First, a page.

Does Ohio Have an Assigned Risk Plan for Workers’ Comp?September 30, 2018
Ohio employees injured in a work-related accident face a lot of challenges. Families of injured workers typically must wrestle with lost wages, medical expenses, personal upheaval, and a great deal of uncertainty about the future. Fortunately, Ohio’s workers’ compensation laws do provide a level of security for those hard-working Ohioans injured on the job.
But what happens if an employer cannot obtain workers’ compensation insurance? Is that something that can happen in Ohio? Do employers have access to an assigned risk plan to guarantee coverage? These are just some of the questions many non-lawyers have regarding workers’ compensation coverage.
If you have these or other questions regarding a workers’ compensation claim, call or email Lowe Scott Fisher Co., LPA’s experienced workers’ comp lawyers now for a completely free consultation. To check out the answer to questions about assigned risk plans in Ohio keep reading below.
What is an Assigned Risk Plan?
Employers provide workers’ compensation insurance to cover their employees in all fifty states. In most states, employers work directly with private insurers to obtain workers’ compensation insurance policies to cover their employees. But, in some instances, an employer cannot find a single insurer willing to offer a policy or coverage.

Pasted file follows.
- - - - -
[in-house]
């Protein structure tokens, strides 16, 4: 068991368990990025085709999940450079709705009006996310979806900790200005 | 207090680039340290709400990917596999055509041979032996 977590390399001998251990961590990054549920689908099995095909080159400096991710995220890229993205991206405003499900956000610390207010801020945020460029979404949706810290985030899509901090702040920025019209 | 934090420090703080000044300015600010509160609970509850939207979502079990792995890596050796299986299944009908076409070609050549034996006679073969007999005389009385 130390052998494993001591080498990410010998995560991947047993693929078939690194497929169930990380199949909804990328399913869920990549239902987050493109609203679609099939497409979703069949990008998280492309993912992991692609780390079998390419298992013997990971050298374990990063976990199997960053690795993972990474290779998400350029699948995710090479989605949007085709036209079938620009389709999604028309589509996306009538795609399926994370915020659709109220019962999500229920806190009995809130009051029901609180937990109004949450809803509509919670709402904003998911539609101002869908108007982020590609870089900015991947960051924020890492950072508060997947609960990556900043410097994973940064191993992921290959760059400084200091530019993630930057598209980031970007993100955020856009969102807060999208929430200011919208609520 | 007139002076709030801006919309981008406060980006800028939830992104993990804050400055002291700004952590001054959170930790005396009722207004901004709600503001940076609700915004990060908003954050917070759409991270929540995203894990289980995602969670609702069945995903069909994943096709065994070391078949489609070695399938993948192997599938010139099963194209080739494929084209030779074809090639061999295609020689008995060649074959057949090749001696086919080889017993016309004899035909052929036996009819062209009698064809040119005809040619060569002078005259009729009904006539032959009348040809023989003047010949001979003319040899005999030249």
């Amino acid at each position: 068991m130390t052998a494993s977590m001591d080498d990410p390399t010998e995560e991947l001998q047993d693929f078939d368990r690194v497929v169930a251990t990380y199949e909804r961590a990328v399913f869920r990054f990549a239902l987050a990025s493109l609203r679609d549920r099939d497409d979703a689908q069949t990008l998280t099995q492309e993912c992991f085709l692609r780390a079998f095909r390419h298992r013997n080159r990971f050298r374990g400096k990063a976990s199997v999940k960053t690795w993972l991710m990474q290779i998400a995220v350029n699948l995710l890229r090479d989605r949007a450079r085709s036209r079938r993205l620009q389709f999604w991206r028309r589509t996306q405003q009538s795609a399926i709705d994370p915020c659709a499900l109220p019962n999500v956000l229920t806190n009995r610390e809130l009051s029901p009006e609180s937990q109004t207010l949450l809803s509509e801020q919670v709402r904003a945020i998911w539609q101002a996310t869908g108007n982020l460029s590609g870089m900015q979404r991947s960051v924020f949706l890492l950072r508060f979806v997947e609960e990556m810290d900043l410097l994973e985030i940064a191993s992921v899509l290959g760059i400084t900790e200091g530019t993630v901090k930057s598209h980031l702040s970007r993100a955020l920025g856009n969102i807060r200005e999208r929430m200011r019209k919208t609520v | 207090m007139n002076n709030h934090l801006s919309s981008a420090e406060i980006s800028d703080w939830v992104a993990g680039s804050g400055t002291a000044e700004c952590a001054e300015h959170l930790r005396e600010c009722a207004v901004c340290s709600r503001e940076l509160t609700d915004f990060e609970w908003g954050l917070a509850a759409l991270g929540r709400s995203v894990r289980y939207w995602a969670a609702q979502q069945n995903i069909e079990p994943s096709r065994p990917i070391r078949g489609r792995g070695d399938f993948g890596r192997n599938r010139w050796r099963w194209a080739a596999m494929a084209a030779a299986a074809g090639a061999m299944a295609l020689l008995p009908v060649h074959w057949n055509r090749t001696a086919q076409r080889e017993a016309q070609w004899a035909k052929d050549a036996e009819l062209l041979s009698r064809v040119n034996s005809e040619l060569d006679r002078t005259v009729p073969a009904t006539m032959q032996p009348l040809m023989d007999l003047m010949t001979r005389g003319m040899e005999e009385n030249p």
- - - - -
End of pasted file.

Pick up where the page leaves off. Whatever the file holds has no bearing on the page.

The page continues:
For this reason, states around the country have assigned risk plans (also called assigned risk pools). An assigned risk plan is an insurance option, created and usually operated by the state, from which employers can obtain workers’ compensation insurance when they are unable to obtain coverage elsewhere.
Since it would be unfair for states to mandate workers’ compensation insurance and then punish those who cannot obtain it, the states make ARP insurance available.
Does Ohio Have an Assigned Risk Plan?
No, Ohio does not have an assigned risk plan. Nevertheless, Ohio does provide workers’ compensation insurance.
Unlike most other states, the Ohio government actually has something like a monopoly on the state’s workers’ compensation insurance market. Ohio employers either pay premiums into the state fund, or they apply to the state to be self-funded employers. The “default” is that an Ohio employer pays premiums into the state fund until given permission to do otherwise.
The state fund then pays out approved workers’ compensation claims, acting as the insurer of working Ohioans. Rather than acting as a “last resort” insurer for employers, Ohio’s state fund is the “first resort”—and in many cases the only option for employers.
Ohio Workers’ Compensation Lawyers Can Help You File or Appeal Your Claim
Whether you are considering filing a claim or have recently had your workers’ comp application denied, having an experienced attorney representing you can help you get the benefits and assistance you need.
Call or email Lowe Scott Fisher Co., LPA today and find out how our team will fight for you and your family.